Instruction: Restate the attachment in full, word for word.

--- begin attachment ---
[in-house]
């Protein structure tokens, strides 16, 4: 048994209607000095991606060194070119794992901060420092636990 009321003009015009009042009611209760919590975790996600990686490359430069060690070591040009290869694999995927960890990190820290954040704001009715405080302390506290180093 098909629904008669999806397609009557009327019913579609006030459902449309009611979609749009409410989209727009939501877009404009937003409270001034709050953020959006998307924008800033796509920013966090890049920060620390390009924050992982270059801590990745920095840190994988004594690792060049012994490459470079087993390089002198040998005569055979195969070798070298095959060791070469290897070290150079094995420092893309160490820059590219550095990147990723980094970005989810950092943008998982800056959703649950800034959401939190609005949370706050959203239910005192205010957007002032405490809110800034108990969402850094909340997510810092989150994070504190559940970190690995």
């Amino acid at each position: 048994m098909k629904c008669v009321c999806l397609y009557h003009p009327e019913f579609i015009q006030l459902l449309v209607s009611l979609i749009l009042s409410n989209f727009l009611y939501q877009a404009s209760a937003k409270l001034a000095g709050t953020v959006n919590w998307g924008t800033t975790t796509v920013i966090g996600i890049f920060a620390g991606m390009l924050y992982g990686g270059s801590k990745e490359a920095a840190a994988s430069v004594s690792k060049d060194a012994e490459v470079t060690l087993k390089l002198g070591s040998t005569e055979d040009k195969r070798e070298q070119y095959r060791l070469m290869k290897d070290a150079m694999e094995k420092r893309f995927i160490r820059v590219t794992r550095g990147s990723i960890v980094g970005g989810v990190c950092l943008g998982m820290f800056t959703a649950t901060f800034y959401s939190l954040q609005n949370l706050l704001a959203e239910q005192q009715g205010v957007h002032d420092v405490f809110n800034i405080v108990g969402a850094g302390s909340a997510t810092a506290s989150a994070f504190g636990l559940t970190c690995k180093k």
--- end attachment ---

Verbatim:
[in-house]
């Protein structure tokens, strides 16, 4: 048994209607000095991606060194070119794992901060420092636990 009321003009015009009042009611209760919590975790996600990686490359430069060690070591040009290869694999995927960890990190820290954040704001009715405080302390506290180093 098909629904008669999806397609009557009327019913579609006030459902449309009611979609749009409410989209727009939501877009404009937003409270001034709050953020959006998307924008800033796509920013966090890049920060620390390009924050992982270059801590990745920095840190994988004594690792060049012994490459470079087993390089002198040998005569055979195969070798070298095959060791070469290897070290150079094995420092893309160490820059590219550095990147990723980094970005989810950092943008998982800056959703649950800034959401939190609005949370706050959203239910005192205010957007002032405490809110800034108990969402850094909340997510810092989150994070504190559940970190690995």
């Amino acid at each position: 048994m098909k629904c008669v009321c999806l397609y009557h003009p009327e019913f579609i015009q006030l459902l449309v209607s009611l979609i749009l009042s409410n989209f727009l009611y939501q877009a404009s209760a937003k409270l001034a000095g709050t953020v959006n919590w998307g924008t800033t975790t796509v920013i966090g996600i890049f920060a620390g991606m390009l924050y992982g990686g270059s801590k990745e490359a920095a840190a994988s430069v004594s690792k060049d060194a012994e490459v470079t060690l087993k390089l002198g070591s040998t005569e055979d040009k195969r070798e070298q070119y095959r060791l070469m290869k290897d070290a150079m694999e094995k420092r893309f995927i160490r820059v590219t794992r550095g990147s990723i960890v980094g970005g989810v990190c950092l943008g998982m820290f800056t959703a649950t901060f800034y959401s939190l954040q609005n949370l706050l704001a959203e239910q005192q009715g205010v957007h002032d420092v405490f809110n800034i405080v108990g969402a850094g302390s909340a997510t810092a506290s989150a994070f504190g636990l559940t970190c690995k180093k």